Tuesday, 3 November 2009

Day 1: arrival in Tel Aviv

I am Israel! How cool is that?

My flights were quite pleasant. I had to change at Schiphol Amsterdam, an airport I have been to twice previously. I was glad to have a familiar stop-off mid-journey. Flying KLM rather than budget airline was quite an eye-opener: free beer on the flights and a selection of reading materials in a variety of languages (I chose the international edition of the Guardian). The meal was as rubbish as you'd expect, though my mood was slightly lightened by its packaging: the box attempted to sell the company with the inspirational slogan One should eat to live, not live to eat. My sense of irony remains intact.

I arrived at 2.30AM, which was a bit odd - no time to stop and explore the airport or even take in the new sights and sounds, as I made the mad dash to my hostel in order to get as much sleep as possible before being kicked out at 10 the next morning. The one cool thing I did take a moment to capture was the menorah outside Ben Gurion airport (above). Note: you can always enlarge pictures to their full size by clicking on them.

The next morning I ambled through the streets and found Carmel market. I was attempting to read the Hebrew on one cafe when I noticed an elderly gentleman apparently wafting me away with his hand. I apologised and began to move on but realised that the gesture is like a wave - it is attract rather than repel attention. He asked in broken English whether I liked humus and then led me into his friend's establishment.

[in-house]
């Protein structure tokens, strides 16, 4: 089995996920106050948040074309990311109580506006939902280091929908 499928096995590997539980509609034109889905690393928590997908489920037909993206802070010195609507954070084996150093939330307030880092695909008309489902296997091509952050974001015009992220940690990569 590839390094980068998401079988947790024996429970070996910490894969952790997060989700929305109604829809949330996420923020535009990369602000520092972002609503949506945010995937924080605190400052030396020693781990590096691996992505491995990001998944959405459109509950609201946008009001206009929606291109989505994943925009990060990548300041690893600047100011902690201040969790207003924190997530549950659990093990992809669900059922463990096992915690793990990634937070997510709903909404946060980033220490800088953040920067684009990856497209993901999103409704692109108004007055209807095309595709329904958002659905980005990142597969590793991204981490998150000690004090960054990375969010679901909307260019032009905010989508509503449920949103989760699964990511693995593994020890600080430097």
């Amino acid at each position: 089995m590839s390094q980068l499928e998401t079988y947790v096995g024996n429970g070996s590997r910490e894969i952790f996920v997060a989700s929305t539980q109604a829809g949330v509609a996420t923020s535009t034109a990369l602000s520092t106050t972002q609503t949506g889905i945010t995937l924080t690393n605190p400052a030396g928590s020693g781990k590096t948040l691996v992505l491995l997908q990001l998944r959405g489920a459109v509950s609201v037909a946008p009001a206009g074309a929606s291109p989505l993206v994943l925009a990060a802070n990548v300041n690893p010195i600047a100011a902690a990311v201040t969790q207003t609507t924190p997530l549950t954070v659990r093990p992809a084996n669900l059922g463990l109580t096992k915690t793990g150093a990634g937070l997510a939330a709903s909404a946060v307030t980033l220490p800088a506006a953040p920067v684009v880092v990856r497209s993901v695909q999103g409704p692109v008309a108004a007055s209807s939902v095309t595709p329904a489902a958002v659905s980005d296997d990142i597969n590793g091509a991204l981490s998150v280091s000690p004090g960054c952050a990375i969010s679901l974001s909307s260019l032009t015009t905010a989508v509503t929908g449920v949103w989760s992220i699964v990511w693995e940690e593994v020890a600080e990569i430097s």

This was my first Israeli meal. Sadly no felafel, just humus. It was tasty, very smooth, but with no lemon juice - nice but I suspect it will not be the best I have. In case you're wandering, yes those things in the top plate are chunks of raw onion, cut as you would an apple.

I walked to the beach front. Some of the architecture is awesome.

However at points it still feels like a city-in-progress.

I found this bilingual memorial stone. I don't know what language the right side is in (cyrillic?)

The 'Fashion Bar' is not looking its best...

The waves were impressive. Some people were surfing which I imagine to be quite a dangerous pursuit given the proximity of large rock formations.

I discovered where all the cool cats hang out
And found myself drawn to this rock

Can you see why?

(There is a tiny kitten peering out at me)

Happily a few minutes later its mother reclaimed it.

This is the Etzel museum. Etzel were one of the Israeli volunteer forces during the Arab-Israeli struggles prior to the formation of Israel as a state. I felt slightly uncomfortable inside as I have heard differing accounts of the battles, particularly Deir Yassin of which Etzel were an important part. This museum, as is expected, strongly promotes a narrative of liberation, highlighting the wrongs of the Arabian side without admitting any such wrongs on Israel's part.

A playground? No!A public outdoor gym, by the beach. A very good idea though not practical everywhere.

There are many of these house crows in Tel Aviv. They are coloured an attractive black and blue-grey.

Somewhat typical of Tel Aviv, the combination of urban decay and modernism.

I particularly liked this tree in one of the more suburban parts of Tel Aviv.

Eventually I found the train station and made my way to the Moshav in Sedot Micah. I have been here less than 24 hours now, lunchtime is almost over and I will blog again tonight or tomorrow about this place.



  1. I wonder how many posts tagged "humus" you'll have by the end of three months?!?